Renault are expected to take their time before making any driver announcement, with the 2020 season yet to start due to COVID-19.
Four-times world champion Sebastian Vettel is also available after Ferrari announced the German would be leaving at the end of the year.
Alonso won his titles with Renault in 2005 and 2006 to end seven-times champion Michael Schumacher's long reign.
He moved to McLaren for a tumultuous 2007 season alongside a rookie Lewis Hamilton but returned to Renault for 2008 and 2009 before moving to Ferrari and then back to McLaren in 2015.
The two-times Le Mans 24 Hours winner has made the Indianapolis 500 his main target this year in a bid to become only the second man after the late Graham Hill to complete the 'Triple Crown of Motorsport'.
Japan veteran retires from rugby
Lock Hitoshi Ono, the most capped Japan international of all time with 98 caps, will retire from rugby at the age of 42.
Ono, who was part of Eddie Jones' Japan side that historically beat South Africa at the 2015 Rugby World Cup, made his final appearance for the Brave Blossoms against Scotland in June 2016, falling just two caps short of reaching a century.
His cub Toshiba Brave Lupus announced his retirement following 19 years with the Top League club, during which he won four titles. He also made 12 appearances in Super Rugby for the Sunwolves.
This year's season of Top League, Japan's main domestic competition, has been cancelled due to the COVID-19 pandemic.
Ono, who was nicknamed the 'Iron Man', made his debut in 2004 against South Korea before featuring at three World Cups for Japan.
Some of Japan's 2019 World Cup squad are trying to chase Ono's record, including Toshiba team mate Michael Leitch who has 68 caps and scrumhalf Fumiaka Tanaka who has 75.
Federer is the best
Roger Federer is the best tennis player of the current generation but reigning world No.1 Novak Djokovic remains the most difficult opponent in Rafa Nadal's career, the Spaniard's uncle and former coach Toni Nadal has said.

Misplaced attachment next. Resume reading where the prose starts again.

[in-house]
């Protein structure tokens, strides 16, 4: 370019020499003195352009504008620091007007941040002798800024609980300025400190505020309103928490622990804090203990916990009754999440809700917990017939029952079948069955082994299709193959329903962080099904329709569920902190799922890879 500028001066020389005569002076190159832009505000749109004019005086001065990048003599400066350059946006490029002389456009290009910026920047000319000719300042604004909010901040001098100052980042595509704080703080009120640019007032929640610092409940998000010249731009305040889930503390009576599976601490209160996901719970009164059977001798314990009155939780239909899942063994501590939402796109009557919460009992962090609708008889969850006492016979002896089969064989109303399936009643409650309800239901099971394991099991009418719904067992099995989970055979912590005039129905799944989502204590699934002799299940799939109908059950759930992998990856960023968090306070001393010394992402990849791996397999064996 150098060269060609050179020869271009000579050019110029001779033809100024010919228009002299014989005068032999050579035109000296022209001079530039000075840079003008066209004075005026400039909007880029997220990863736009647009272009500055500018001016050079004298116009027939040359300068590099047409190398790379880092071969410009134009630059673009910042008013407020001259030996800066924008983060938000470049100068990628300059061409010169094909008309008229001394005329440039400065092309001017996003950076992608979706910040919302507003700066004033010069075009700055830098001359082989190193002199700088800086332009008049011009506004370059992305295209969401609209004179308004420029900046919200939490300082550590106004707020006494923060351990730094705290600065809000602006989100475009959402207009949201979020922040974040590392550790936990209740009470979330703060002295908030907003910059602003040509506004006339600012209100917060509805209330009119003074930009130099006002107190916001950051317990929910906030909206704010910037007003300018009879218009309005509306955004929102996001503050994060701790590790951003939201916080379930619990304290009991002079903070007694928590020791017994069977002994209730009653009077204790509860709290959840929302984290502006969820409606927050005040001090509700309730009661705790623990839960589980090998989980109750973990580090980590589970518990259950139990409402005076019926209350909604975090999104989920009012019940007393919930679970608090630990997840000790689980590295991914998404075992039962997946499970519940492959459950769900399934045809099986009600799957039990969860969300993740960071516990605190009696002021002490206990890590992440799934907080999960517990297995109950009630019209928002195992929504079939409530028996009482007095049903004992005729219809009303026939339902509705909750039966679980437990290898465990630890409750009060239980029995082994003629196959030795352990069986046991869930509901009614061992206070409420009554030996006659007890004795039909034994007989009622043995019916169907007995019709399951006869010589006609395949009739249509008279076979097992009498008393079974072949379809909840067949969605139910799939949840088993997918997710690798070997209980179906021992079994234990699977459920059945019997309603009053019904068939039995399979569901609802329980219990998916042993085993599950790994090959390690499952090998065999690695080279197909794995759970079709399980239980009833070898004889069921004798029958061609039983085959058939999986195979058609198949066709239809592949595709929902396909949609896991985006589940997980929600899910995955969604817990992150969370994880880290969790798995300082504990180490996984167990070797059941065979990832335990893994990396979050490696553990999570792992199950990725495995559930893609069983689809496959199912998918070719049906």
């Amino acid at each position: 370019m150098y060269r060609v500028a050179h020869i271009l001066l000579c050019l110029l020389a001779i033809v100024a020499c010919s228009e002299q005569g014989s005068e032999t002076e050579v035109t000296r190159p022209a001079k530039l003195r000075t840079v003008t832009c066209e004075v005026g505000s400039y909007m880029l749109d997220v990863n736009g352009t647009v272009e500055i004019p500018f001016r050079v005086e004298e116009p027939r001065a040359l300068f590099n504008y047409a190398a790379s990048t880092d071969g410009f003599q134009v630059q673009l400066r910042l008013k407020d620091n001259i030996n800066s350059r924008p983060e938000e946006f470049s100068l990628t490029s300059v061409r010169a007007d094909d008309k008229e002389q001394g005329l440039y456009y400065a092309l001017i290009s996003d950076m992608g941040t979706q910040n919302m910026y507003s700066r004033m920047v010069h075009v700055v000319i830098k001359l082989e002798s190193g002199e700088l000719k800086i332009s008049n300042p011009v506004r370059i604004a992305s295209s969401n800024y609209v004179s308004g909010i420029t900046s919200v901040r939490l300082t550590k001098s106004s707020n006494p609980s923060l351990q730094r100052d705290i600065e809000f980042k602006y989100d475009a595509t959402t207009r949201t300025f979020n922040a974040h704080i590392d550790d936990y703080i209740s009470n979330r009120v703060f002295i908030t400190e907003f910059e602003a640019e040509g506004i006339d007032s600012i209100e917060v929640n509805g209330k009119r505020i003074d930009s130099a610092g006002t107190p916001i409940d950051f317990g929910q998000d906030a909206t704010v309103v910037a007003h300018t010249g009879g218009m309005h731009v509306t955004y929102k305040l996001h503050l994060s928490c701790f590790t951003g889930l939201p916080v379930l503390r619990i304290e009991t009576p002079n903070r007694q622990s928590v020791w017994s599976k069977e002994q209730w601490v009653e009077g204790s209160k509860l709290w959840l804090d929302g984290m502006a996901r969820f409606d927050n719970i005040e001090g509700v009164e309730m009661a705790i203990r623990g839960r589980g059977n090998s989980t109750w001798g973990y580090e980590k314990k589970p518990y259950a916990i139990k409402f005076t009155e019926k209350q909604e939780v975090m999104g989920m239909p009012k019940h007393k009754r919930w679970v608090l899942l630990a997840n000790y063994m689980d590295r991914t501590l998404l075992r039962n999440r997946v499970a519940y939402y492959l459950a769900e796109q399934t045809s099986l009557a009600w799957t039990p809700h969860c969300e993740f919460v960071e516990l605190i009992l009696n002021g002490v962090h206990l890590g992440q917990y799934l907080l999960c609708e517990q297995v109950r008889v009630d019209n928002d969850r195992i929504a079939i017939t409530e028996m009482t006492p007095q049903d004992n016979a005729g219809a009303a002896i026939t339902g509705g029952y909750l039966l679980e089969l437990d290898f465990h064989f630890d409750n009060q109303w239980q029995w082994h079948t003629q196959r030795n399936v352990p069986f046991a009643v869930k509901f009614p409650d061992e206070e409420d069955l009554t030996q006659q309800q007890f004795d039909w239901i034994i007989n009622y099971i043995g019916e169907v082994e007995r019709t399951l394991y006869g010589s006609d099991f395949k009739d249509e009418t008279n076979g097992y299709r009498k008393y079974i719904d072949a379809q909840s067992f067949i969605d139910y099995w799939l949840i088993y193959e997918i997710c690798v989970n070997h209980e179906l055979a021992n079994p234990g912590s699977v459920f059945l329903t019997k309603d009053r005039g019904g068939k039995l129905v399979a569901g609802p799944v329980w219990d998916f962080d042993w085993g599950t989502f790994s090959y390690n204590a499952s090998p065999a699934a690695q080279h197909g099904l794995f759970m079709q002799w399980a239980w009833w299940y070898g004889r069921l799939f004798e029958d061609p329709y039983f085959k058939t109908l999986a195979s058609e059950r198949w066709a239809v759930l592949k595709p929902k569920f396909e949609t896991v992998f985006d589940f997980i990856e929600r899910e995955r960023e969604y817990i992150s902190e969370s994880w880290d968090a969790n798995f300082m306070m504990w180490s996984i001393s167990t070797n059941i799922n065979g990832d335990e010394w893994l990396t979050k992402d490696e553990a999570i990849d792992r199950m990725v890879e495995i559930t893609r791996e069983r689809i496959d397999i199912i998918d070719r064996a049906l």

The "GOAT" (Greatest of all Time) debate in men's tennis has divided opinion for a decade and remains a hot topic as the trio continue to dominate, having won the last 13 majors.
Federer, who will be 39 in August, is nearing the end of a glittering career and leads the race on 20 Grand Slam singles titles, with Spaniard Nadal close on his heels with 19.
Djokovic is three behind the Swiss with 17 majors and is a year younger than Nadal, who turns 34 next month.
"For me, he (Federer) is a wonderful player. I like to watch Roger Federer a lot," Toni told Eurosport's Players' Cut programme, which features Nadal this week.
"I know Federer is the best ever with I don't know who; maybe Rod Laver or maybe Rafael, he's not too far (behind). But at the moment Federer is the best."
Nadal currently trains under former world No.1 and fellow Mallorcan Carlos Moya after uncle Toni stepped down as his long-time coach at the end of the 2017 season.
Clough steps down from Albion
Burton Albion manager Nigel Clough and two members of his backroom staff will step down as part of cost-cutting measures brought on by the COVID-19 pandemic, the League One (third-tier) club said in a statement.
Clough, 54, will be replaced by skipper Jake Buxton, who will serve as player-manager, the club added.
Clough returned to Burton Albion for his second spell as manager in 2015 and helped guide them into the Championship (second-tier) for the first time.
He first joined the club in 1998 when they were in the second tier of non-league football and led them to the brink of the Football League before leaving to join Derby County in 2009.
His assistant Gary Crosby and his brother and chief scout Simon Clough will also leave the club in the coming weeks.